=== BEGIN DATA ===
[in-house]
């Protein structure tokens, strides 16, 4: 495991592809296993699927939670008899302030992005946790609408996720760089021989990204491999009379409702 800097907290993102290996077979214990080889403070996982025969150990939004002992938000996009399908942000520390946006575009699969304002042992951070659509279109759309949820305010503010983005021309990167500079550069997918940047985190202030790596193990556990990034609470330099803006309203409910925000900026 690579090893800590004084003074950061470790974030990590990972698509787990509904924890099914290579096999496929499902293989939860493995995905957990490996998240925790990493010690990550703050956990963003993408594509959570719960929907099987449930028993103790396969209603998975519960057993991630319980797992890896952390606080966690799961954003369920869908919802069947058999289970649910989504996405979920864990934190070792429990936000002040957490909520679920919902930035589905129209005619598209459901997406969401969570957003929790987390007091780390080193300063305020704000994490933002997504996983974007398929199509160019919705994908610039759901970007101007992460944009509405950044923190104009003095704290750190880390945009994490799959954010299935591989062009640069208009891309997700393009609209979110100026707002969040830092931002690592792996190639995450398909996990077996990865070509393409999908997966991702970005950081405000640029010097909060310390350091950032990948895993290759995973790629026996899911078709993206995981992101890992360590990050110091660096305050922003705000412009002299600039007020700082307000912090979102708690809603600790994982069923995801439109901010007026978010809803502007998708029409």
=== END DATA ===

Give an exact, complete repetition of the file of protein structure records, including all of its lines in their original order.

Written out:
[in-house]
């Protein structure tokens, strides 16, 4: 495991592809296993699927939670008899302030992005946790609408996720760089021989990204491999009379409702 800097907290993102290996077979214990080889403070996982025969150990939004002992938000996009399908942000520390946006575009699969304002042992951070659509279109759309949820305010503010983005021309990167500079550069997918940047985190202030790596193990556990990034609470330099803006309203409910925000900026 690579090893800590004084003074950061470790974030990590990972698509787990509904924890099914290579096999496929499902293989939860493995995905957990490996998240925790990493010690990550703050956990963003993408594509959570719960929907099987449930028993103790396969209603998975519960057993991630319980797992890896952390606080966690799961954003369920869908919802069947058999289970649910989504996405979920864990934190070792429990936000002040957490909520679920919902930035589905129209005619598209459901997406969401969570957003929790987390007091780390080193300063305020704000994490933002997504996983974007398929199509160019919705994908610039759901970007101007992460944009509405950044923190104009003095704290750190880390945009994490799959954010299935591989062009640069208009891309997700393009609209979110100026707002969040830092931002690592792996190639995450398909996990077996990865070509393409999908997966991702970005950081405000640029010097909060310390350091950032990948895993290759995973790629026996899911078709993206995981992101890992360590990050110091660096305050922003705000412009002299600039007020700082307000912090979102708690809603600790994982069923995801439109901010007026978010809803502007998708029409």